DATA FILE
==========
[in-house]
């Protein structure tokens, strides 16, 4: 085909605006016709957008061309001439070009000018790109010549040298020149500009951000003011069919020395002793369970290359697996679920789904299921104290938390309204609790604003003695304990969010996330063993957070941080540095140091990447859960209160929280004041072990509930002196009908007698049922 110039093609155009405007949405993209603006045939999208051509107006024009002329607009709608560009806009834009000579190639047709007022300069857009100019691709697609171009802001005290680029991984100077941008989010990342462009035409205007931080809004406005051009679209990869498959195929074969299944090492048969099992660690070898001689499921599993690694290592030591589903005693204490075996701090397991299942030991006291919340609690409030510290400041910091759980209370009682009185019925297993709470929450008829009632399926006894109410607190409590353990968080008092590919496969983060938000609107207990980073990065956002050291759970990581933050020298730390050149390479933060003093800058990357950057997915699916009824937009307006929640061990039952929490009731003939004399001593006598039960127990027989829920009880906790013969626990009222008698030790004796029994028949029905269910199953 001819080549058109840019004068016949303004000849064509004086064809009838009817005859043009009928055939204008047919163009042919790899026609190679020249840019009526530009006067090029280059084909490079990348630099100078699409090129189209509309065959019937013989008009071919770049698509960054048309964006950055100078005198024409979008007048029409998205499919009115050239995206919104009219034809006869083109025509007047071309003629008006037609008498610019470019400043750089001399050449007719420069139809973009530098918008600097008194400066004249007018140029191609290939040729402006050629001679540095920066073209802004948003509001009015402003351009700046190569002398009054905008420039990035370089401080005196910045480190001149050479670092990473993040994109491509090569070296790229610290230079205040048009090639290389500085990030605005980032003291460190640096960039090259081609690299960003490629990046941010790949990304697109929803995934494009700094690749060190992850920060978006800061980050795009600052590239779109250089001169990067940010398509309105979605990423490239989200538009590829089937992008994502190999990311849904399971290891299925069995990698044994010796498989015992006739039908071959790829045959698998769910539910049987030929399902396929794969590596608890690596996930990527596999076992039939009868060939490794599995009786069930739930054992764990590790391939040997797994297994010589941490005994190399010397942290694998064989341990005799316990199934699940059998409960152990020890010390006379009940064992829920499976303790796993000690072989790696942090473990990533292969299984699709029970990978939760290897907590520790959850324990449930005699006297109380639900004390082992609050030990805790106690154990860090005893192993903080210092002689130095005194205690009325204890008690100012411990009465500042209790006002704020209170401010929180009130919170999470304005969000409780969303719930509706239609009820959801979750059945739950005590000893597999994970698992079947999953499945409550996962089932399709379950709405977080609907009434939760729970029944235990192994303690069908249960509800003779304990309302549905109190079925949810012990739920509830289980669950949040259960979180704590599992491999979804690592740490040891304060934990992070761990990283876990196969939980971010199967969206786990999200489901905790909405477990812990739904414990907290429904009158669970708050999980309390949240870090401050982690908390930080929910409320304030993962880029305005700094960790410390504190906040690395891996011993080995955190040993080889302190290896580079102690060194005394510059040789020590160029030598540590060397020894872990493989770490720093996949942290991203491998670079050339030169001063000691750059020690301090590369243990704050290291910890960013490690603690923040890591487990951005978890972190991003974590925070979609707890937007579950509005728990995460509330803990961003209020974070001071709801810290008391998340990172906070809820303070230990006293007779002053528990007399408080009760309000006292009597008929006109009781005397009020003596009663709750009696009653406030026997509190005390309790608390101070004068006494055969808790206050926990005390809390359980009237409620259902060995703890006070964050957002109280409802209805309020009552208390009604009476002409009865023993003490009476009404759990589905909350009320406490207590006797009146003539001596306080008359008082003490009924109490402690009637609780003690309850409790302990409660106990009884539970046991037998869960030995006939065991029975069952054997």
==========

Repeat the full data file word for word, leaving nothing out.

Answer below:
[in-house]
């Protein structure tokens, strides 16, 4: 085909605006016709957008061309001439070009000018790109010549040298020149500009951000003011069919020395002793369970290359697996679920789904299921104290938390309204609790604003003695304990969010996330063993957070941080540095140091990447859960209160929280004041072990509930002196009908007698049922 110039093609155009405007949405993209603006045939999208051509107006024009002329607009709608560009806009834009000579190639047709007022300069857009100019691709697609171009802001005290680029991984100077941008989010990342462009035409205007931080809004406005051009679209990869498959195929074969299944090492048969099992660690070898001689499921599993690694290592030591589903005693204490075996701090397991299942030991006291919340609690409030510290400041910091759980209370009682009185019925297993709470929450008829009632399926006894109410607190409590353990968080008092590919496969983060938000609107207990980073990065956002050291759970990581933050020298730390050149390479933060003093800058990357950057997915699916009824937009307006929640061990039952929490009731003939004399001593006598039960127990027989829920009880906790013969626990009222008698030790004796029994028949029905269910199953 001819080549058109840019004068016949303004000849064509004086064809009838009817005859043009009928055939204008047919163009042919790899026609190679020249840019009526530009006067090029280059084909490079990348630099100078699409090129189209509309065959019937013989008009071919770049698509960054048309964006950055100078005198024409979008007048029409998205499919009115050239995206919104009219034809006869083109025509007047071309003629008006037609008498610019470019400043750089001399050449007719420069139809973009530098918008600097008194400066004249007018140029191609290939040729402006050629001679540095920066073209802004948003509001009015402003351009700046190569002398009054905008420039990035370089401080005196910045480190001149050479670092990473993040994109491509090569070296790229610290230079205040048009090639290389500085990030605005980032003291460190640096960039090259081609690299960003490629990046941010790949990304697109929803995934494009700094690749060190992850920060978006800061980050795009600052590239779109250089001169990067940010398509309105979605990423490239989200538009590829089937992008994502190999990311849904399971290891299925069995990698044994010796498989015992006739039908071959790829045959698998769910539910049987030929399902396929794969590596608890690596996930990527596999076992039939009868060939490794599995009786069930739930054992764990590790391939040997797994297994010589941490005994190399010397942290694998064989341990005799316990199934699940059998409960152990020890010390006379009940064992829920499976303790796993000690072989790696942090473990990533292969299984699709029970990978939760290897907590520790959850324990449930005699006297109380639900004390082992609050030990805790106690154990860090005893192993903080210092002689130095005194205690009325204890008690100012411990009465500042209790006002704020209170401010929180009130919170999470304005969000409780969303719930509706239609009820959801979750059945739950005590000893597999994970698992079947999953499945409550996962089932399709379950709405977080609907009434939760729970029944235990192994303690069908249960509800003779304990309302549905109190079925949810012990739920509830289980669950949040259960979180704590599992491999979804690592740490040891304060934990992070761990990283876990196969939980971010199967969206786990999200489901905790909405477990812990739904414990907290429904009158669970708050999980309390949240870090401050982690908390930080929910409320304030993962880029305005700094960790410390504190906040690395891996011993080995955190040993080889302190290896580079102690060194005394510059040789020590160029030598540590060397020894872990493989770490720093996949942290991203491998670079050339030169001063000691750059020690301090590369243990704050290291910890960013490690603690923040890591487990951005978890972190991003974590925070979609707890937007579950509005728990995460509330803990961003209020974070001071709801810290008391998340990172906070809820303070230990006293007779002053528990007399408080009760309000006292009597008929006109009781005397009020003596009663709750009696009653406030026997509190005390309790608390101070004068006494055969808790206050926990005390809390359980009237409620259902060995703890006070964050957002109280409802209805309020009552208390009604009476002409009865023993003490009476009404759990589905909350009320406490207590006797009146003539001596306080008359008082003490009924109490402690009637609780003690309850409790302990409660106990009884539970046991037998869960030995006939065991029975069952054997």